Do you focus on Orkney produce on your menus?
Yes, I write our menus based on Orkney produce. We’re lucky in Orkney that all our beef and lamb is exceptional and so is our seafood. That’s showcased as far down as London where restaurants are using Orkney scallops, crab and North Ronaldsay Mutton. James Cochran who won the Great British Menu in 2018 has been pushing Orkney scallops a lot. The trouble is our produce is in such high demand we often can’t ever get hold of it in Orkney!
What stumbling blocks have you faced so far?
We change out menu every eight weeks and it gets a 75% revamp each time. For us it’s all about an intense punch of flavour and freshness you only get some small plates. I’m experimenting constantly! We have had a few folk who are a bit disappointed when a dish has been taken off the menu. When they ask why it's gone, we tell them it might come back in the future. It keeps people guessing and we like to keep our customers on their toes.
Orkney scallops at Twenty One
Do you have a favourite dish or ingredient at Twenty One?
I don’t like using fillet or sirloin steak or the best cuts of lamb. I prefer experimenting with the cheaper cuts, which have a lot of flavour and make things more exciting for the customer who can try something new and surprising. I don’t want anything on our menu that you’d get down the road. My favourites are the seafood dishes though — we have awesome seafood here in Orkney. I like shell fish personally because sustainability means a lot to us at Twenty One.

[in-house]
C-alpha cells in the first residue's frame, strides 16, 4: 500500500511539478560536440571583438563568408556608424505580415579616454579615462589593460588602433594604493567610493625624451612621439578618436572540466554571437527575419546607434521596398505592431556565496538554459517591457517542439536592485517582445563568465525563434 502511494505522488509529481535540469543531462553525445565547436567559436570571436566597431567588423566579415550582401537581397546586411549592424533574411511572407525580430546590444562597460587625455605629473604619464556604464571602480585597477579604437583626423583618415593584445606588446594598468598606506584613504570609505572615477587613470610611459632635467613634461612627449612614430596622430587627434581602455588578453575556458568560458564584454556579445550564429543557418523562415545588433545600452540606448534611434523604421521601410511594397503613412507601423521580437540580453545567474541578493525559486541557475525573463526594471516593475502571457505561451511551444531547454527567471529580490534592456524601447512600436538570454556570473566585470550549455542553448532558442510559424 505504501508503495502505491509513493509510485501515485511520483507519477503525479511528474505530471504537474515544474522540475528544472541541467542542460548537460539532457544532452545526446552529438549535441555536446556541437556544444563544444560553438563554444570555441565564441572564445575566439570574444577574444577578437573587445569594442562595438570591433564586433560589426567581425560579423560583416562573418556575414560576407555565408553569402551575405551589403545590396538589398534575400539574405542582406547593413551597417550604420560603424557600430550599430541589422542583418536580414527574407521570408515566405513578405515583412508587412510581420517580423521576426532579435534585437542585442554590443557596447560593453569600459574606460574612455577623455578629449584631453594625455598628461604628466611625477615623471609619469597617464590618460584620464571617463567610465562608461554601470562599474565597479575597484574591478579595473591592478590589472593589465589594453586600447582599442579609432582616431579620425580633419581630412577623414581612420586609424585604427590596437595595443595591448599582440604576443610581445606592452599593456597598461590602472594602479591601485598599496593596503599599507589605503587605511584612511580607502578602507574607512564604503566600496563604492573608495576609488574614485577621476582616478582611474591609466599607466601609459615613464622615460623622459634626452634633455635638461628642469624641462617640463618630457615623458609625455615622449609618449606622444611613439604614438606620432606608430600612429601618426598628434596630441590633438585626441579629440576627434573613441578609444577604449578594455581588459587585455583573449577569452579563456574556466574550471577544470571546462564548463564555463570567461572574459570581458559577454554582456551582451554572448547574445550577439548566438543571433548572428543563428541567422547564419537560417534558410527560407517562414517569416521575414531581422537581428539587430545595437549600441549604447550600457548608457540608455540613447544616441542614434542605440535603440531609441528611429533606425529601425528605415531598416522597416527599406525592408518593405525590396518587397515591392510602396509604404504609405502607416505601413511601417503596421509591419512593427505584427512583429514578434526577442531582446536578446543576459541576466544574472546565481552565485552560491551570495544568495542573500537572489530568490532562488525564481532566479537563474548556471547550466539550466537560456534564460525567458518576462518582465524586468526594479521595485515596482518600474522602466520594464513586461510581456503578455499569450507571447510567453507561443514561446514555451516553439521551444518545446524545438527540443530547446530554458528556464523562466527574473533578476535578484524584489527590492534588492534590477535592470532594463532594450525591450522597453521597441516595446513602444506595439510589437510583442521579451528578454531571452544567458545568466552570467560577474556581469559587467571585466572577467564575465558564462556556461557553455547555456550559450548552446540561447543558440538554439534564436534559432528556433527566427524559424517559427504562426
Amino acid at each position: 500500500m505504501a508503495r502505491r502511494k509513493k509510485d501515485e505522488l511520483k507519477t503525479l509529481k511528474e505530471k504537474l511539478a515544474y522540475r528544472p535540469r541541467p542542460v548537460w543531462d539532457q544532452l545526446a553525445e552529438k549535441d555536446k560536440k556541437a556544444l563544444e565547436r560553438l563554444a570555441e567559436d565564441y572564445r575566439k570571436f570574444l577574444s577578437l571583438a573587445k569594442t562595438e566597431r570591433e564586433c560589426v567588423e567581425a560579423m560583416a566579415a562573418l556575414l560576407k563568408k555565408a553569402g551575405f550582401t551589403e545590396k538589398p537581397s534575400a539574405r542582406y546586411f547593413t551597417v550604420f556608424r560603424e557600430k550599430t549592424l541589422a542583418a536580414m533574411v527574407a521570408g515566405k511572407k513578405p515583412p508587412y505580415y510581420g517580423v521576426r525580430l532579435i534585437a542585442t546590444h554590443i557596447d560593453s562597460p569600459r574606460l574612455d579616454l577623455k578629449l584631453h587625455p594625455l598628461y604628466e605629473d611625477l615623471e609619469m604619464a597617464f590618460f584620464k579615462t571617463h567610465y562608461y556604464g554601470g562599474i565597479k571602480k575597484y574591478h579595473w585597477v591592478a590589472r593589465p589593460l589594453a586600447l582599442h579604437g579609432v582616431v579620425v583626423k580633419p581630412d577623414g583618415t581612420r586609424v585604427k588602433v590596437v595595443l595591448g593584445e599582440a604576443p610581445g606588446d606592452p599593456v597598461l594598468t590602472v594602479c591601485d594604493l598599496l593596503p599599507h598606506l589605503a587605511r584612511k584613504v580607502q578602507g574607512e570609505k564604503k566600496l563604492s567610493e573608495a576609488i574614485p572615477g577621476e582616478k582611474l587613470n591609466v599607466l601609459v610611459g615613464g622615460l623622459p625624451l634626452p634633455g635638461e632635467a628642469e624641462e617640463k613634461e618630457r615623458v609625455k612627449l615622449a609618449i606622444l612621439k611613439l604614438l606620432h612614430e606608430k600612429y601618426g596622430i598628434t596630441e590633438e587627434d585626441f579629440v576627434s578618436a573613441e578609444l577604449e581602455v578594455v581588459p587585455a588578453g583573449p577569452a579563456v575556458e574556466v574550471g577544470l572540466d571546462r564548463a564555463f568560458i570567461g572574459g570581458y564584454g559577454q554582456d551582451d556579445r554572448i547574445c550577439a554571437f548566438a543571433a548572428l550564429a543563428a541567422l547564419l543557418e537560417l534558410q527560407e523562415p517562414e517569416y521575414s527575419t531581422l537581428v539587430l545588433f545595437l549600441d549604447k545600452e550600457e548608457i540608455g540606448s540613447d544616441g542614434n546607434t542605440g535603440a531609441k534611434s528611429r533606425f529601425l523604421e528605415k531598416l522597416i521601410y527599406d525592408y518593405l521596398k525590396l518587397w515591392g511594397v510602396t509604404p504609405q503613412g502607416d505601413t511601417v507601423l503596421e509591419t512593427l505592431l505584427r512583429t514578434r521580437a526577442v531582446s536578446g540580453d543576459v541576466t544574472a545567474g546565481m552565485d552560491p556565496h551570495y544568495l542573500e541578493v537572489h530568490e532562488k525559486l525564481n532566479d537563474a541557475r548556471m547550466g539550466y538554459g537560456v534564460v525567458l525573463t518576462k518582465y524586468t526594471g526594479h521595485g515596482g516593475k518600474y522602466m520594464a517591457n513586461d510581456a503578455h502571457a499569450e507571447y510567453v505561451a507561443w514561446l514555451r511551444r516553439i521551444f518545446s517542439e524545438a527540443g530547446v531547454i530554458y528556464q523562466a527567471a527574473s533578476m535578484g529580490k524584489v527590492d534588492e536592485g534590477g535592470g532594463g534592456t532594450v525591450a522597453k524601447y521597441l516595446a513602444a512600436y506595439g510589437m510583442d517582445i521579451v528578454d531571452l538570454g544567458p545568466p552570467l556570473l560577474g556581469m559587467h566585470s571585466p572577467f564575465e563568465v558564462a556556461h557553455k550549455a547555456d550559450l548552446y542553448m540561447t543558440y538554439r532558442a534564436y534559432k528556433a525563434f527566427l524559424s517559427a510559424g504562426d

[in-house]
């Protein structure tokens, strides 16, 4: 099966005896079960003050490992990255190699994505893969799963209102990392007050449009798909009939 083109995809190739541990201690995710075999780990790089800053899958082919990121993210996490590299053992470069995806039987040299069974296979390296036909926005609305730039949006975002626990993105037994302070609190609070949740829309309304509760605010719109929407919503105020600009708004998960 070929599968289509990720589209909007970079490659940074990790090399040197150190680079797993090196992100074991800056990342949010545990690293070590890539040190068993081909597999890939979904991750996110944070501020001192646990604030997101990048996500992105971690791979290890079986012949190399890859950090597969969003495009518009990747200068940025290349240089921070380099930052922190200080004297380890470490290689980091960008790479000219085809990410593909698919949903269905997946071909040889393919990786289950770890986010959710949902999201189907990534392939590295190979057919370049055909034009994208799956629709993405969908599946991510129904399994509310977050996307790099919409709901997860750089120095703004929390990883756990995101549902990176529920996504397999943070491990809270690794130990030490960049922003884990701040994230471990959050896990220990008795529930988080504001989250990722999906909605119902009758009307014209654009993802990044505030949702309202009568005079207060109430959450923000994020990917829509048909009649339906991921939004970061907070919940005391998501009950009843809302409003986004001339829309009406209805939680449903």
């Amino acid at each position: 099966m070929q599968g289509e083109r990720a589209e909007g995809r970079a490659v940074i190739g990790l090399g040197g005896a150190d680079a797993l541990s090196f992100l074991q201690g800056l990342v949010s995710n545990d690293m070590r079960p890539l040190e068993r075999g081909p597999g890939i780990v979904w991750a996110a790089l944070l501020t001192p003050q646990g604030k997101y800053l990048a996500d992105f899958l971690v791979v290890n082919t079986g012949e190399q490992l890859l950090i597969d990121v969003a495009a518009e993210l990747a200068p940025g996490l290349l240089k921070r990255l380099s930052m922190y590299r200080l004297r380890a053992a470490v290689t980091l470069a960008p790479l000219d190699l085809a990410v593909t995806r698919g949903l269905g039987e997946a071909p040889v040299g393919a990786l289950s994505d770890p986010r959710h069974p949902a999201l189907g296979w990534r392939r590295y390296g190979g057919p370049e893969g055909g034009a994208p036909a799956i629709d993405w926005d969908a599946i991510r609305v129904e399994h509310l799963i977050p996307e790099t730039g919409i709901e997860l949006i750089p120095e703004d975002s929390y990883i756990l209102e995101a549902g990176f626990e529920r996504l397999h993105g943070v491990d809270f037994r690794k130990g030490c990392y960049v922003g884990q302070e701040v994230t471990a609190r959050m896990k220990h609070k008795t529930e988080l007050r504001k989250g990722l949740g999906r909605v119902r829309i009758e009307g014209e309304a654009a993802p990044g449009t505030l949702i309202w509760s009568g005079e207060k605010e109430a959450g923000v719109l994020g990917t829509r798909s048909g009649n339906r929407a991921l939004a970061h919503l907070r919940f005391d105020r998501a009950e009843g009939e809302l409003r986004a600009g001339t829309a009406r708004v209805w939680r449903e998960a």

So sustainability is important across the board?
The sustainability of meat and fish is really important to us. Some fish here are completely over fished, but we have so much hake in Orkney, for example, and no one eats it. We’ve also got Scapa flow langoustines on the menu and I'm looking to use fish like Megrim, it's a bit trendier and a good substitute for plaice, which really over fished locally. We recycle and we don't sell plastic to the customers, unless it's completely unavoidable.
Can we expect local Orkney booze brands to be served behind the bar?
We've got three local gins, Highland Park whisky and Scapa whiskey and three local craft beers on tap by Swannay Brewery in Orkney. We’ve got 12 craft beers on tap in total including a few from Brewdog and Fierce Beer based in Aberdeen. We only sell craft - just to be a bit different.
Twenty One serve craft beer on tap and local spirits
Do you think the small plate concept will take off in Orkney long term?
I hope so! Now we have done it and it’s proved to be popular we might see a few more folk trying it out. I think folk here have been too scared to try new things in case they didn’t work. Hopefully restaurants around us will step things up a bit and see we have raised the bar and that change is good. We want healthy competition, but we'll always keep our foot on the gas.
What has been the most surprising thing about this process?
I think just how popular it’s become so quickly — we thought it would take longer. We opened Archive Coffee up the road two and a half years ago and successfully tackled lunches in Kirkwall. We've taken on the night scene in a different way, but we've learnt from previous mistakes. The staff are relaxed and really enjoy their jobs and so that rubs off on customers. The whole vibe is just so relaxed and fun. It has definitely been a great thing for us.